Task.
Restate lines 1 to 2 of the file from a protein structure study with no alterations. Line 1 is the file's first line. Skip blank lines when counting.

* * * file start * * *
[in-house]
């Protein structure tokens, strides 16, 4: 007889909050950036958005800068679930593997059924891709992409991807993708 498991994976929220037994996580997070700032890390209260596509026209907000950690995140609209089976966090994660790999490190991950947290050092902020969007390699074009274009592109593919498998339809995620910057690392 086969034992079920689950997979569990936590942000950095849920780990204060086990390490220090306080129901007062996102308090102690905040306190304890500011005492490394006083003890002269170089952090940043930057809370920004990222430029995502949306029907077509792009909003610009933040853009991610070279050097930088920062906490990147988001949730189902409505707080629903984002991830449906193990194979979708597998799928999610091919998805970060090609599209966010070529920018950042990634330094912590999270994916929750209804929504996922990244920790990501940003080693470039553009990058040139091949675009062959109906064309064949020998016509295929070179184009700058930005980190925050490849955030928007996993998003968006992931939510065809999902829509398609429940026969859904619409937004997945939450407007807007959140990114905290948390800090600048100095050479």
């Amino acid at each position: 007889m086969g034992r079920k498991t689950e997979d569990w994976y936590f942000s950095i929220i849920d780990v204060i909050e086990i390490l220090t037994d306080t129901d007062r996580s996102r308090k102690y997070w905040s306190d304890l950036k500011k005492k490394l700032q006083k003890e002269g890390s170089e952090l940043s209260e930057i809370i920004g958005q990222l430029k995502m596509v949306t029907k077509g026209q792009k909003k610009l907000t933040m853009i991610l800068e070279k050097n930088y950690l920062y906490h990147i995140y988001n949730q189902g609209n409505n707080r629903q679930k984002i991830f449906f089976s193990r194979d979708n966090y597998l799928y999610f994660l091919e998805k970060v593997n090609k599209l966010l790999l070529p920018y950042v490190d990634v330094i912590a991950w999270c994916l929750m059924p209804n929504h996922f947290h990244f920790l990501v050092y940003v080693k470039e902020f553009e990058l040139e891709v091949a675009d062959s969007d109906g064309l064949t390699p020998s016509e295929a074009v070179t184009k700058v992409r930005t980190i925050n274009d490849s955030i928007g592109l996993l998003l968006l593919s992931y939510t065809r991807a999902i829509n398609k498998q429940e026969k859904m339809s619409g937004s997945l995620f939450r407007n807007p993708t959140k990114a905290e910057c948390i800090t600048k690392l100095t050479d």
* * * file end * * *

[in-house]
């Protein structure tokens, strides 16, 4: 007889909050950036958005800068679930593997059924891709992409991807993708 498991994976929220037994996580997070700032890390209260596509026209907000950690995140609209089976966090994660790999490190991950947290050092902020969007390699074009274009592109593919498998339809995620910057690392 086969034992079920689950997979569990936590942000950095849920780990204060086990390490220090306080129901007062996102308090102690905040306190304890500011005492490394006083003890002269170089952090940043930057809370920004990222430029995502949306029907077509792009909003610009933040853009991610070279050097930088920062906490990147988001949730189902409505707080629903984002991830449906193990194979979708597998799928999610091919998805970060090609599209966010070529920018950042990634330094912590999270994916929750209804929504996922990244920790990501940003080693470039553009990058040139091949675009062959109906064309064949020998016509295929070179184009700058930005980190925050490849955030928007996993998003968006992931939510065809999902829509398609429940026969859904619409937004997945939450407007807007959140990114905290948390800090600048100095050479």